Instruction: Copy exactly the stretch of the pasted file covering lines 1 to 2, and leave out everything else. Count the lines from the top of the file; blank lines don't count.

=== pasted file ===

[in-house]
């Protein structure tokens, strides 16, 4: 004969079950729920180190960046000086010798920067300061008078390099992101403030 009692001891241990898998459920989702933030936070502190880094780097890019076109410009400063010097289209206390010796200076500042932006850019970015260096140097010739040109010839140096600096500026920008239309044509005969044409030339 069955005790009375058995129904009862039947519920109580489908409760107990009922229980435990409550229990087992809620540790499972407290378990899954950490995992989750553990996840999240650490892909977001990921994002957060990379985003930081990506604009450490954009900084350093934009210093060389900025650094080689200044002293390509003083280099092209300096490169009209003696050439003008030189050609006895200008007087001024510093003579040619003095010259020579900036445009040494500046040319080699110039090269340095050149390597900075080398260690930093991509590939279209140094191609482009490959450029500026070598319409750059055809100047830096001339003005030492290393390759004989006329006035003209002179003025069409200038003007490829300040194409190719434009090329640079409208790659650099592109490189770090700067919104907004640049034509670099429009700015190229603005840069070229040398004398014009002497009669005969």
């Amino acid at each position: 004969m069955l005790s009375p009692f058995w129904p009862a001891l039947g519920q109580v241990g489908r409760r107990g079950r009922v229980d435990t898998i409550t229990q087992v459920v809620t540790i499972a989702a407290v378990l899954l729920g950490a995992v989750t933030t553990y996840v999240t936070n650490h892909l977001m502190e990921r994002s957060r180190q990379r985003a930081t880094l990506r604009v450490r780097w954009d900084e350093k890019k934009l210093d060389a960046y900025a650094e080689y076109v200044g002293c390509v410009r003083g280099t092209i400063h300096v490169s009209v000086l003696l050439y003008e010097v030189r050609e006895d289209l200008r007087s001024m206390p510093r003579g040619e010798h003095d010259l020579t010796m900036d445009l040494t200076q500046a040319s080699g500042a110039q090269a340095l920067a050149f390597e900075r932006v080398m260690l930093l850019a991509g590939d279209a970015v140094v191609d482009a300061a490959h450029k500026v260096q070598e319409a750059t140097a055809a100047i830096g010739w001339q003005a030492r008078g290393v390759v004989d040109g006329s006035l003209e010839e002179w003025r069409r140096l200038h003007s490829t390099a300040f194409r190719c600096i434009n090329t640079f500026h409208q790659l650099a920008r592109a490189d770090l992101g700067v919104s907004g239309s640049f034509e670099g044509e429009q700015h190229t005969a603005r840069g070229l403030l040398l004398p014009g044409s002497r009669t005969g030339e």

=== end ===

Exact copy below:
[in-house]
């Protein structure tokens, strides 16, 4: 004969079950729920180190960046000086010798920067300061008078390099992101403030 009692001891241990898998459920989702933030936070502190880094780097890019076109410009400063010097289209206390010796200076500042932006850019970015260096140097010739040109010839140096600096500026920008239309044509005969044409030339 069955005790009375058995129904009862039947519920109580489908409760107990009922229980435990409550229990087992809620540790499972407290378990899954950490995992989750553990996840999240650490892909977001990921994002957060990379985003930081990506604009450490954009900084350093934009210093060389900025650094080689200044002293390509003083280099092209300096490169009209003696050439003008030189050609006895200008007087001024510093003579040619003095010259020579900036445009040494500046040319080699110039090269340095050149390597900075080398260690930093991509590939279209140094191609482009490959450029500026070598319409750059055809100047830096001339003005030492290393390759004989006329006035003209002179003025069409200038003007490829300040194409190719434009090329640079409208790659650099592109490189770090700067919104907004640049034509670099429009700015190229603005840069070229040398004398014009002497009669005969």